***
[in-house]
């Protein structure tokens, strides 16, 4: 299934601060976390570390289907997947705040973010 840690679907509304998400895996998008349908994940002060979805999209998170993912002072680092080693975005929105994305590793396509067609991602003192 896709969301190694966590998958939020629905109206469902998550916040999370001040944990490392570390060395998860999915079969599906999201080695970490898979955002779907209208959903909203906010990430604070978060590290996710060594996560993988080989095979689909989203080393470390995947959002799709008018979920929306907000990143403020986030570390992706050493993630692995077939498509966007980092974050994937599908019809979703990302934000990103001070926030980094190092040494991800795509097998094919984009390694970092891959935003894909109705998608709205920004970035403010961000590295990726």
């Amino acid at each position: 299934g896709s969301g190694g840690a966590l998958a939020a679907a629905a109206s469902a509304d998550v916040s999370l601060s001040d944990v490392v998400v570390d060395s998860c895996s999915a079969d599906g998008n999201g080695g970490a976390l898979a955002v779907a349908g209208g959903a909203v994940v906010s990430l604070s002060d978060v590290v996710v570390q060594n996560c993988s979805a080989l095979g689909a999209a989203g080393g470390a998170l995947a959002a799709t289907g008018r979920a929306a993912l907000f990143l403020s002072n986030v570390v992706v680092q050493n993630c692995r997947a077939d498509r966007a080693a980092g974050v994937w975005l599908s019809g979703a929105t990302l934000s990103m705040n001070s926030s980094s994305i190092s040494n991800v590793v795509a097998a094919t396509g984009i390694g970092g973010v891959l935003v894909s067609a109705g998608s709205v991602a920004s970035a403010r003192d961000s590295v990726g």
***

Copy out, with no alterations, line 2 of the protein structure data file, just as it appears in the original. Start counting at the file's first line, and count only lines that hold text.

């Protein structure tokens, strides 16, 4: 299934601060976390570390289907997947705040973010 840690679907509304998400895996998008349908994940002060979805999209998170993912002072680092080693975005929105994305590793396509067609991602003192 896709969301190694966590998958939020629905109206469902998550916040999370001040944990490392570390060395998860999915079969599906999201080695970490898979955002779907209208959903909203906010990430604070978060590290996710060594996560993988080989095979689909989203080393470390995947959002799709008018979920929306907000990143403020986030570390992706050493993630692995077939498509966007980092974050994937599908019809979703990302934000990103001070926030980094190092040494991800795509097998094919984009390694970092891959935003894909109705998608709205920004970035403010961000590295990726």